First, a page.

Healthcare Reform

As I write this, President Obama is beginning to speak to the joint session of Congress, promoting his agenda of dramatically increased government control of our healthcare system.

I can barely stand to watch. I now understand what he is and how he works, and what he is doing to the country makes me almost physically ill, so I can barely listen.

The problem is that he is never a leader, never a statesman, never presidential. He is always the manipulator.

It’s not that he lies. A person with narcissistic personality disorder can pass any lie detector test. Reality is what he chooses at any particular time, so he’s not lying. So to speak.

But he is aggressively Marxist, surrounds himself with openly-proclaimed revolutionaries and far-left radicals, and does not waver in his agenda for transforming the country. So it is always about manipulation of those he needs to “redirect”, and I can hardly bear being in his audience.

But what about healthcare reform? Don’t we need it?

If the goal were really to provide more effective and less expensive healthcare, to reduce the cost and availability of health insurance, etc, those are quite achievable. Nothing of what Mr. Obama is promoting will have those results. I have to conclude that those are not his real purpose. Eerily enough, that’s the obvious conclusion about the financial bailouts, the TARP plan, the incredibly expensive Stimulus bill … none of them included either the necessary mechanics or accountability measures to ensure success. Their purpose was clearly not as stated on the surface; rather, massive payoff of supporting interest groups and funding of his support base for future operations seems to be the obvious purpose of those actions: use of public money to ensure personal success in the coming years.

Texas has solved the tort reform issue. Physicians are flooding into the state, so much that the approval process, carrying out due diligence with each applicant, was running six months behind at one point. By capping the amount that can be awarded for “pain and suffering”, Texas allowed the cost of medical malpractice insurance to drop dramatically for healthcare providers, thereby reducing the cost of practicing medicine in Texas and encouraging the establishment of many more medical providers. Isn’t that what we want? More doctors, less cost? If Texas can do it, why can’t Washington figure it out?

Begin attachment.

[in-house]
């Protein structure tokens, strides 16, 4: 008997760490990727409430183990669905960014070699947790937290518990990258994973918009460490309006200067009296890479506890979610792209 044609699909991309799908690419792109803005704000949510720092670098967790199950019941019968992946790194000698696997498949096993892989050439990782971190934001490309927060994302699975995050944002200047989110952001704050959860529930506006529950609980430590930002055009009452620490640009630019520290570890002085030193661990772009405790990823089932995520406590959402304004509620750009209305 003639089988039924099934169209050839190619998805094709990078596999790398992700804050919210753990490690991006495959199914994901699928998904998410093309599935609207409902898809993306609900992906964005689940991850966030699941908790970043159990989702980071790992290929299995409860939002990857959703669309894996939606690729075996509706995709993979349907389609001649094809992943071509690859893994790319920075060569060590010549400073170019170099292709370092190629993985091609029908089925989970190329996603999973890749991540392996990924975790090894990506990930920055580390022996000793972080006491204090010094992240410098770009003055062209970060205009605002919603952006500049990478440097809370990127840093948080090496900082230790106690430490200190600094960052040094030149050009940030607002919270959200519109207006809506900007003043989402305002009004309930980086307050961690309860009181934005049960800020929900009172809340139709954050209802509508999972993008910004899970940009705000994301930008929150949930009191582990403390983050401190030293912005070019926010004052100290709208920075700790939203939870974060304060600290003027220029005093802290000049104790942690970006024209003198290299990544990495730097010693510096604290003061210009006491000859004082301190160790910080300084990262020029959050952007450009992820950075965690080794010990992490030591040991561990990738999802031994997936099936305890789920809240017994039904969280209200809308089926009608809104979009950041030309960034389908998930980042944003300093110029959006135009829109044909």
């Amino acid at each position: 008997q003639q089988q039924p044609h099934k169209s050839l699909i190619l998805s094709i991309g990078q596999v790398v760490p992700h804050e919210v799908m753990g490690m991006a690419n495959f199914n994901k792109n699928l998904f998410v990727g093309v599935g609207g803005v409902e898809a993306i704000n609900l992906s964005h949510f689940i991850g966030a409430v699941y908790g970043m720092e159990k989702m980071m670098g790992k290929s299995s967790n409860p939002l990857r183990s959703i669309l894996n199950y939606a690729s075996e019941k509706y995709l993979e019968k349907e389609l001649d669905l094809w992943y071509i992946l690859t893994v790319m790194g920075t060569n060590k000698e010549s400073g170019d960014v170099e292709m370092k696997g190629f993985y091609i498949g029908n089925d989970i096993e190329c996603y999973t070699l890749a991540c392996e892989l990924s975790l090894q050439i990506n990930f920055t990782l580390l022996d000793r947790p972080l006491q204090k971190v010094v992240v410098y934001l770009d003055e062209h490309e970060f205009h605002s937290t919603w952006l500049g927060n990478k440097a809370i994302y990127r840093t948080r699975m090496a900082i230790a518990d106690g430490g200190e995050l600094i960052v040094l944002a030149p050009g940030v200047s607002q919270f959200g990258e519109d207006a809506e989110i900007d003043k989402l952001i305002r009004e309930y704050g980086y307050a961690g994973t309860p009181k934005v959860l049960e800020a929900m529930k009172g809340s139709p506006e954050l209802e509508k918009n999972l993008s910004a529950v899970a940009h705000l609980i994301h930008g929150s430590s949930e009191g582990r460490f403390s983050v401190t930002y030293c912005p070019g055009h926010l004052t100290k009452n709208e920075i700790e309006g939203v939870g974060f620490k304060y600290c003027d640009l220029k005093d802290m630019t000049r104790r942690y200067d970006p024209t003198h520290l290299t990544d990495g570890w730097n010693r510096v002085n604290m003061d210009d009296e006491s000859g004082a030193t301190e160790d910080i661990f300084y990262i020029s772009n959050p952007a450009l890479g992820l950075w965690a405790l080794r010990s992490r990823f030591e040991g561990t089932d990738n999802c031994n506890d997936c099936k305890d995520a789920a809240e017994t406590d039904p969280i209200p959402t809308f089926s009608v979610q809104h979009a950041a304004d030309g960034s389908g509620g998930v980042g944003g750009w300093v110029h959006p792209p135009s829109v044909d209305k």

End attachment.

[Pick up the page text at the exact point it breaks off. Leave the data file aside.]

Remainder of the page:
What about health insurance? Why is it so expensive?

The answer is not hard. Think about the areas of life where choices are plentiful, costs are continually dropping, quality is high, and everyone who wants to can partake of the benefits. Personal computers, for example. Cell phones. Home appliances. All but the very poorest in America enjoy luxuries of life that place them in the top 1 or 2 percent of the world’s population. What makes that possible?

Freedom. Limited government involvement. Capitalism, which is the freedom of everyone to serve everyone else as well as they can, and be rewarded by their customers with success and growth.

Is that not true with health insurance? Not at all.

In two obvious ways, the federal government drives health insurance cost far higher than it should be, if I understand things correctly.

First, insurance companies are only allowed to offer their products to a limited geography: their own state, for example. So they must be profitable while selling to a restricted area, a limited number of customers.

Secondly, they are required to include all sorts of coverage than any given customer may not want, and therefore would not normally pay for.

I just purchased a new pair of glasses. It was entirely up to me as to the quality of the glass or plastic used for the lenses, the brand and style of the frames, the coatings to be applied, the warranty coverage protecting me against damage of the product, etc. What if that purchase were regulated by the government, because, after all, you must have protection against UV radiation, you must protect your eyes from the wear and tear of high-glare situations, you must have the highest level of safety (bendable frames, unbreakable lenses, etc)? And therefore all those choices were predetermined by regulation from Washington?

The answer is obvious. I would pay hundreds of dollars more for those glasses.

We simply need to let the insurance companies be free to compete across the nation, and to offer the varieties of plans that can be tailored for what each of us need. Just like computers, just like home appliances. If we will do that, the same result will occur: wide variety of choices, low costs, high quality.

It’s not that hard. Less government involvement, not more, produces freedom, choice, affordability, and high quality of products. Every time.

As I write, he says the time for bickering is past, and he is declaring all the things his bill will force providers and insurers to do, and the things that they will not be allowed to do. I guess that means the time for drafting a plan that actually reduces the cost of healthcare and increases its quality is past, and the time for the Democratic majority to drive us over the cliff of socialized medicine has come.

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